Doctors call for gun control after Las Vegas shooting

Emergency room sign
Doctors Monday called for gun control laws in the wake of a Las Vegas shooting that killed 59 and injured hundreds. (Getty/Nils Versemann)

Doctors’ groups added their voices to those of celebrities and politicians calling for tougher gun control laws following the mass shooting in Las Vegas that sent hundreds of wounded victims to local hospitals.

Several medical groups also called for restrictions on firearms following the Sunday night shooting, which killed at least 59 people and wounded more than 520 others.

The American Medical Association, the nation's largest doctor group, renewed the call for action to stop gun violence in a tweet. “Gun violence is a public health crisis, evident by the senseless loss of life and injury in Las Vegas. Thank you, brave first responders,” the group tweeted.


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“Once again, tragedy reminds us: Action is needed to address this crisis of gun violence,” the group said, linking to a June 2016 statement in which it called for background checks and a waiting period for all firearm purchasers. That followed the mass shooting in Orlando, Florida, at the Pulse nightclub when the group expanded its previous policy of seeking stricter controls for handguns.

The American Public Health Association also called for tougher gun control laws.

"This terrible tragedy is another reminder that we still need to address the role of gun violence in our country," Georges Benjamin, M.D., the group’s executive director, said in a statement.

"Individuals everywhere deserve laws that protect them from random acts of violence like this one. Comprehensive gun safety laws are a key component of violence prevention and a public health priority, and we stand ready to work with lawmakers to treat this issue with the urgency it deserves,” he added.

The American Academy of Pediatrics said it is resolved to work harder for strong state and federal laws that protect children and communities.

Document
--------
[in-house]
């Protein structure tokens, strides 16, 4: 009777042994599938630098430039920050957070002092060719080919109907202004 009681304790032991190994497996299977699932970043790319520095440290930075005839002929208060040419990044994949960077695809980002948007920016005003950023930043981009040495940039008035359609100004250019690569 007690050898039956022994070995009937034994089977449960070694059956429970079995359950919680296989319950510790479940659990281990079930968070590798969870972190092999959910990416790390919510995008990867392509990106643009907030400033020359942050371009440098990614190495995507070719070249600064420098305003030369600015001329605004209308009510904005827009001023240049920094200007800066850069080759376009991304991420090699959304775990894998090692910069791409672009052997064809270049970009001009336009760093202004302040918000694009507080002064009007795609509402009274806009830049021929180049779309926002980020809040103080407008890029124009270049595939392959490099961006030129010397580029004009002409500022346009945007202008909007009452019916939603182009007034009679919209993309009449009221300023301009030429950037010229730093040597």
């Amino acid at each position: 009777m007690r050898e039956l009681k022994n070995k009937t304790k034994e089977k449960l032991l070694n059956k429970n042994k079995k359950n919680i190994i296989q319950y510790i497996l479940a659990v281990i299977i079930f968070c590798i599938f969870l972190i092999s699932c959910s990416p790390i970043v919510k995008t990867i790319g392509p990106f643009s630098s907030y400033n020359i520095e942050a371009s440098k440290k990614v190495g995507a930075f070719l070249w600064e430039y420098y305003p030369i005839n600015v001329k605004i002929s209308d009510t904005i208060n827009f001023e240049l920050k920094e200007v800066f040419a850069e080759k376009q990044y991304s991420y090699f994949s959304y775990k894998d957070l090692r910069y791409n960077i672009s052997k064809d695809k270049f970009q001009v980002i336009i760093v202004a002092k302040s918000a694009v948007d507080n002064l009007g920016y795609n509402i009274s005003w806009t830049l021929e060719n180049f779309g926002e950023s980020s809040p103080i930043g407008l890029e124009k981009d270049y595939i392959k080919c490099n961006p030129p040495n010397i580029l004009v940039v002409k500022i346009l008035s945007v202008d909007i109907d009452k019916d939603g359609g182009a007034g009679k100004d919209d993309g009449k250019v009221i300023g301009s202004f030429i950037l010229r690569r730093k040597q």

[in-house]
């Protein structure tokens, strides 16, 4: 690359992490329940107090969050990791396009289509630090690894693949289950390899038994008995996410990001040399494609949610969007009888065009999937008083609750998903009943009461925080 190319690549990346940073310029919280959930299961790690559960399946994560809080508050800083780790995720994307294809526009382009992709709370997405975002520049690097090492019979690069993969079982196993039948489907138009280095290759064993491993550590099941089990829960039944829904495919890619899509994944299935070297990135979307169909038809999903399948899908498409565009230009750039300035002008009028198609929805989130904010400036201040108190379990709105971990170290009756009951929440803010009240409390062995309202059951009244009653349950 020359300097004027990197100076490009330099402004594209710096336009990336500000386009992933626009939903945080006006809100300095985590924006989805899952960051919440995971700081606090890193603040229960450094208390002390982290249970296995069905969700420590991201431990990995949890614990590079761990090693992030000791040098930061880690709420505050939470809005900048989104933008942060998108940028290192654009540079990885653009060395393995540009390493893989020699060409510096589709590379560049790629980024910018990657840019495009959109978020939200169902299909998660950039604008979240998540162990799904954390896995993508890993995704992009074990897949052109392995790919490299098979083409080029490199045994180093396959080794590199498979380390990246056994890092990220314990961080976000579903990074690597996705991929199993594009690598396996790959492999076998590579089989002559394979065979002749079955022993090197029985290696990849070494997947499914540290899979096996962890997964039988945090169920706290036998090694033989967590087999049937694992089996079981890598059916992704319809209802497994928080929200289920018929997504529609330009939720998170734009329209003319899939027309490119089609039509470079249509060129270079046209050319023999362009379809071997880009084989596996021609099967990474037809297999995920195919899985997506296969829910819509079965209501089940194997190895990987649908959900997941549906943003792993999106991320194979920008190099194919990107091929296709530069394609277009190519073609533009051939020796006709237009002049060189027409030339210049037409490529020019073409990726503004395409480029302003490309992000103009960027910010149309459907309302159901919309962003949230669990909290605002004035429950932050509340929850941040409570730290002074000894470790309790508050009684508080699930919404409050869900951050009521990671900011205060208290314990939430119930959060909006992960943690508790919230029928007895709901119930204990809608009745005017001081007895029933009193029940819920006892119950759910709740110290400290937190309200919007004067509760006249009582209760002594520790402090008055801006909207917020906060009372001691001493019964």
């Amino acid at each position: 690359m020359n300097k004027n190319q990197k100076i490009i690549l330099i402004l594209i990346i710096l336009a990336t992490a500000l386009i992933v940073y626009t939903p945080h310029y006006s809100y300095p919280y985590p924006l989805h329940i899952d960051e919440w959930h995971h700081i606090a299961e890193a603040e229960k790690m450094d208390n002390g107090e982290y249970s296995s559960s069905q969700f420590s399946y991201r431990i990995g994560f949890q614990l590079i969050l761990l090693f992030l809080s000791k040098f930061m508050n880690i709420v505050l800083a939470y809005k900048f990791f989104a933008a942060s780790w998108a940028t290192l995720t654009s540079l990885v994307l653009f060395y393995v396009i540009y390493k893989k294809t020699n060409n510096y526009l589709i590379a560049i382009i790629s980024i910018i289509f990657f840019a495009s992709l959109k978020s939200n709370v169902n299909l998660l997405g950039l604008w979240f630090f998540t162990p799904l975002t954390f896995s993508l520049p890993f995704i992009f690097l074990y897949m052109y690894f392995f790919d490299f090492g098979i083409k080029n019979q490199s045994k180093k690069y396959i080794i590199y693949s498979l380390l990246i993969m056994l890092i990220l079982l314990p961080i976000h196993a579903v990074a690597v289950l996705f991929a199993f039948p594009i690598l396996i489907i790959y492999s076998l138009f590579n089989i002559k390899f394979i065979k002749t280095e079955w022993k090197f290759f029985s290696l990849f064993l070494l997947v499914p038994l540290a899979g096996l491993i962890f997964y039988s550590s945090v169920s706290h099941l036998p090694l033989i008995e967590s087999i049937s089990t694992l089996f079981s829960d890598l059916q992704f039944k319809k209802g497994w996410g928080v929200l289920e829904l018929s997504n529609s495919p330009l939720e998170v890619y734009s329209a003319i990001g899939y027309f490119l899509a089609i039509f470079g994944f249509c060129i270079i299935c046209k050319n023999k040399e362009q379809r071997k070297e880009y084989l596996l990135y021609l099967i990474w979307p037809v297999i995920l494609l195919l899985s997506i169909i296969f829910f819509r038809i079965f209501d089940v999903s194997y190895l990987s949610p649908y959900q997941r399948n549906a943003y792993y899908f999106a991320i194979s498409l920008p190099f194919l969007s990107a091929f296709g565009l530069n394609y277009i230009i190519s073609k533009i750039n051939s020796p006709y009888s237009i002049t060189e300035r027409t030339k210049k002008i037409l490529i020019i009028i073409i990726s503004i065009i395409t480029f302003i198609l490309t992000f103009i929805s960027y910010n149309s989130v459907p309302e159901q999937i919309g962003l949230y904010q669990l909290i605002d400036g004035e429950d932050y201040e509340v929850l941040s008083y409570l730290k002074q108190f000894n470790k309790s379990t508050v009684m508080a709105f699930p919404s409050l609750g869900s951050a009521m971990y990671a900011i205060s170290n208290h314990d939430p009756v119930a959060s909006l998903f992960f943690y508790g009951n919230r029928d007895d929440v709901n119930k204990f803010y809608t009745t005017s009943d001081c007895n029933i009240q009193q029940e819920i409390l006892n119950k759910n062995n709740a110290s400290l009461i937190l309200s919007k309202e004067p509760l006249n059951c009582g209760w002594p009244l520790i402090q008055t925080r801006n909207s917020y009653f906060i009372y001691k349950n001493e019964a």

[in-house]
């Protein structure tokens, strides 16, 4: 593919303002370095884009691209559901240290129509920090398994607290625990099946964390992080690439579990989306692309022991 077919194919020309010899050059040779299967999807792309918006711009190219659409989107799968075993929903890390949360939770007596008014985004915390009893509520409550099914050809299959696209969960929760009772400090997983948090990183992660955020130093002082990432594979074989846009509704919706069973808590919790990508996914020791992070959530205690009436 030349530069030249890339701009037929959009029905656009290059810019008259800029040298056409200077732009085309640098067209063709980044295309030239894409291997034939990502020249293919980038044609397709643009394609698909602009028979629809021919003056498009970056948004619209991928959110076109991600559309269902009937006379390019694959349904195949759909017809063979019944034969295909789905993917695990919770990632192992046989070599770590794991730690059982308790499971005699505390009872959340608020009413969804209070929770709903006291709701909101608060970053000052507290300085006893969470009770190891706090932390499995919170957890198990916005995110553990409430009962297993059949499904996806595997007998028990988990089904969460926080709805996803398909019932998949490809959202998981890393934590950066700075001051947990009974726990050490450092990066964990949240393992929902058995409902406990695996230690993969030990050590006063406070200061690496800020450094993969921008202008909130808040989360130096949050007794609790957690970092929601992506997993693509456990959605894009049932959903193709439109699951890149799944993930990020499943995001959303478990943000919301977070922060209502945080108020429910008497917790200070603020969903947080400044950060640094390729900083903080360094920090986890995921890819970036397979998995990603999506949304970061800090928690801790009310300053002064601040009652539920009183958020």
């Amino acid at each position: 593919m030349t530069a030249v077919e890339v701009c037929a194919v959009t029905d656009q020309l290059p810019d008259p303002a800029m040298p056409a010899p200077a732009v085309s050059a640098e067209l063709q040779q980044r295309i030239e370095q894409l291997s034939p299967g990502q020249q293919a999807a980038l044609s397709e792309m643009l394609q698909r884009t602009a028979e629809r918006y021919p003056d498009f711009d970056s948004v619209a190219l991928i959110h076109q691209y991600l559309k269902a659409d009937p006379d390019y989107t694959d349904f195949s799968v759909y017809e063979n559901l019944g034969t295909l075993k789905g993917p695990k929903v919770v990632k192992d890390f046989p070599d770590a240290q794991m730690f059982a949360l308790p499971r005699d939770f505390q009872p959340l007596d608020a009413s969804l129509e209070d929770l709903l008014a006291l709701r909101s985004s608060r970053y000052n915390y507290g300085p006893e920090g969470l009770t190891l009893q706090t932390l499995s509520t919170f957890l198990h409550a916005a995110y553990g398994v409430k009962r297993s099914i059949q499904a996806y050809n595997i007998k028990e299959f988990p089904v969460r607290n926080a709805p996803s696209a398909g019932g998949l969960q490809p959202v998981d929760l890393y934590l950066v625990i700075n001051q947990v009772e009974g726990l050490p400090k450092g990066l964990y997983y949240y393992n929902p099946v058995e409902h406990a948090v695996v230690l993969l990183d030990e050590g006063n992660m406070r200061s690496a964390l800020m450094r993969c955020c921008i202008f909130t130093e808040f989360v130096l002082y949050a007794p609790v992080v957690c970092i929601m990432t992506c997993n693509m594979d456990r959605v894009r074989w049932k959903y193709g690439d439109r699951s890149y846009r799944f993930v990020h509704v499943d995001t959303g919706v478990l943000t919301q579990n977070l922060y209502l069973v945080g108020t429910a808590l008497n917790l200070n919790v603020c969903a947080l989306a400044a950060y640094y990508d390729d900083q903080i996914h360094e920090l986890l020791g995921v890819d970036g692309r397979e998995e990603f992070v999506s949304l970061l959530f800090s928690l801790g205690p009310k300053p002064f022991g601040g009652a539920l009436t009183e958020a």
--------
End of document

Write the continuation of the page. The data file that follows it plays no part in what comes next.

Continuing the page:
"We are filled with grief and horror after the violent attack that took place at a concert in Las Vegas, Nevada. This mass shooting is staggering in the number of people killed and injured, and we mourn the victims of this massacre and grieve with their families,” CEO Karen Remley, M.D., and President Fernando Stein, M.D., said in a joint statement.

The group noted that laws governing gun ownership vary widely by state, but in Nevada, firearm owners are not required to have a license, register their weapons or pass a waiting period. There is also no limit on the number of firearms a person can own and assault weapons and large-capacity ammunition magazines are legal.

“Despite the fact that these types of events have become all too common in our daily lives, we must not grow complacent in our reaction to them, and instead renew our resolve to stop them from occurring again and again," the two leaders said.

The police identified Stephen Paddock, 64, of Mesquite, Nevada, as the lone gunman. He was found dead by police after he rained gunfire down on a crowd of 22,000 people gathered for a country music festival from his 32nd floor room at the Mandalay Bay Resort and Casino. In that room, he had at least 23 firearms, including a handgun and rifles equipped with scopes, according to a New York Times report.

"Mass shootings, each seemingly worse than the one before, have become frequent and even commonplace," said Jack Ende, M.D., president of the American College of Physicians. "Something needs to change."

The group called for a ban on the sale and ownership of automatic and semiautomatic weapons, which it said are designed to kill as many people as possible as quickly as possible.

The shooting caused at least some witnesses of the massacre rethinking the issue of gun control.

Caleb Keeter, the guitarist for the Josh Abbott Band, who performed Sunday at the festival, tweeted that the tragedy had changed his mind about the need for gun control. "I've been a proponent of the 2nd amendment my entire life. Until the events of last night," he said. "I cannot express how wrong I was."

In a statement Monday, President Donald Trump called the shooting “an act of pure evil.” He did not touch on the issue of gun control. White House spokesman Sarah Huckabee Sanders said Monday that it was a day for consoling survivors and mourning those who died and that discussing gun control was premature.

House Minority Leader Nancy Pelosi on Monday sent a letter (PDF) to House Speaker Paul Ryan calling gun violence a “heartbreaking epidemic” and urged him to create a special commission to write legislation to combat gun violence.

A report released yesterday in Health Affairs detailed the toll of gun violence in the U.S. Researchers said that emergency room and inpatient costs for firearm-related injuries total $2.8 billion each year.

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